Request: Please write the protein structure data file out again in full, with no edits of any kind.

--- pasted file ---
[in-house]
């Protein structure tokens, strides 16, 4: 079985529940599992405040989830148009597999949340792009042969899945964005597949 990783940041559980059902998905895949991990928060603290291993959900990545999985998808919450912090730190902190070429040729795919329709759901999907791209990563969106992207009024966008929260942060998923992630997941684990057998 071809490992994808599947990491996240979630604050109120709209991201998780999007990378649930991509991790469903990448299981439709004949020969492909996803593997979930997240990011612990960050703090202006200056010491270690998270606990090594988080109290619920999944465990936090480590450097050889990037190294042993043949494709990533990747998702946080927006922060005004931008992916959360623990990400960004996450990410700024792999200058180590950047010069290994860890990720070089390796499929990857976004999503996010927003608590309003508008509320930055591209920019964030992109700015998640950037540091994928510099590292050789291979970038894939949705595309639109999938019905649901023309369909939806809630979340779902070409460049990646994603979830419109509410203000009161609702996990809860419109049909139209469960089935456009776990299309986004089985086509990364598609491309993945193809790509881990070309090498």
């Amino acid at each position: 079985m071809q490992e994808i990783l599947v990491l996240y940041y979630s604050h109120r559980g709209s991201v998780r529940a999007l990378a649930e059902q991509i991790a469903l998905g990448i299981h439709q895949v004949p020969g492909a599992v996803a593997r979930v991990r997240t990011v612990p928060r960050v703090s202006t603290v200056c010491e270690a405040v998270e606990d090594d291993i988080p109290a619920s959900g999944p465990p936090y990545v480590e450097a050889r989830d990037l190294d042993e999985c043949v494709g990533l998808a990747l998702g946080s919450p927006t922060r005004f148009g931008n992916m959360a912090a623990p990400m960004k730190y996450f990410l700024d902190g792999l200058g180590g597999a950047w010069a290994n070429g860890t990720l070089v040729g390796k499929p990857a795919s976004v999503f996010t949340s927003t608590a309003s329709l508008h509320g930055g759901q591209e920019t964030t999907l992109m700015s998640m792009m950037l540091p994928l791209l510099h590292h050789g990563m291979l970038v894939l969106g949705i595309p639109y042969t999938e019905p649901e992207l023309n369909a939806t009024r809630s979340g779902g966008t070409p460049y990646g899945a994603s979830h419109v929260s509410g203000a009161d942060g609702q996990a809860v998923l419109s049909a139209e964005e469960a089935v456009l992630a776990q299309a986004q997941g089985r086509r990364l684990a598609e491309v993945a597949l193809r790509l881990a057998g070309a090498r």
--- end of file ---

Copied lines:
[in-house]
């Protein structure tokens, strides 16, 4: 079985529940599992405040989830148009597999949340792009042969899945964005597949 990783940041559980059902998905895949991990928060603290291993959900990545999985998808919450912090730190902190070429040729795919329709759901999907791209990563969106992207009024966008929260942060998923992630997941684990057998 071809490992994808599947990491996240979630604050109120709209991201998780999007990378649930991509991790469903990448299981439709004949020969492909996803593997979930997240990011612990960050703090202006200056010491270690998270606990090594988080109290619920999944465990936090480590450097050889990037190294042993043949494709990533990747998702946080927006922060005004931008992916959360623990990400960004996450990410700024792999200058180590950047010069290994860890990720070089390796499929990857976004999503996010927003608590309003508008509320930055591209920019964030992109700015998640950037540091994928510099590292050789291979970038894939949705595309639109999938019905649901023309369909939806809630979340779902070409460049990646994603979830419109509410203000009161609702996990809860419109049909139209469960089935456009776990299309986004089985086509990364598609491309993945193809790509881990070309090498």
């Amino acid at each position: 079985m071809q490992e994808i990783l599947v990491l996240y940041y979630s604050h109120r559980g709209s991201v998780r529940a999007l990378a649930e059902q991509i991790a469903l998905g990448i299981h439709q895949v004949p020969g492909a599992v996803a593997r979930v991990r997240t990011v612990p928060r960050v703090s202006t603290v200056c010491e270690a405040v998270e606990d090594d291993i988080p109290a619920s959900g999944p465990p936090y990545v480590e450097a050889r989830d990037l190294d042993e999985c043949v494709g990533l998808a990747l998702g946080s919450p927006t922060r005004f148009g931008n992916m959360a912090a623990p990400m960004k730190y996450f990410l700024d902190g792999l200058g180590g597999a950047w010069a290994n070429g860890t990720l070089v040729g390796k499929p990857a795919s976004v999503f996010t949340s927003t608590a309003s329709l508008h509320g930055g759901q591209e920019t964030t999907l992109m700015s998640m792009m950037l540091p994928l791209l510099h590292h050789g990563m291979l970038v894939l969106g949705i595309p639109y042969t999938e019905p649901e992207l023309n369909a939806t009024r809630s979340g779902g966008t070409p460049y990646g899945a994603s979830h419109v929260s509410g203000a009161d942060g609702q996990a809860v998923l419109s049909a139209e964005e469960a089935v456009l992630a776990q299309a986004q997941g089985r086509r990364l684990a598609e491309v993945a597949l193809r790509l881990a057998g070309a090498r």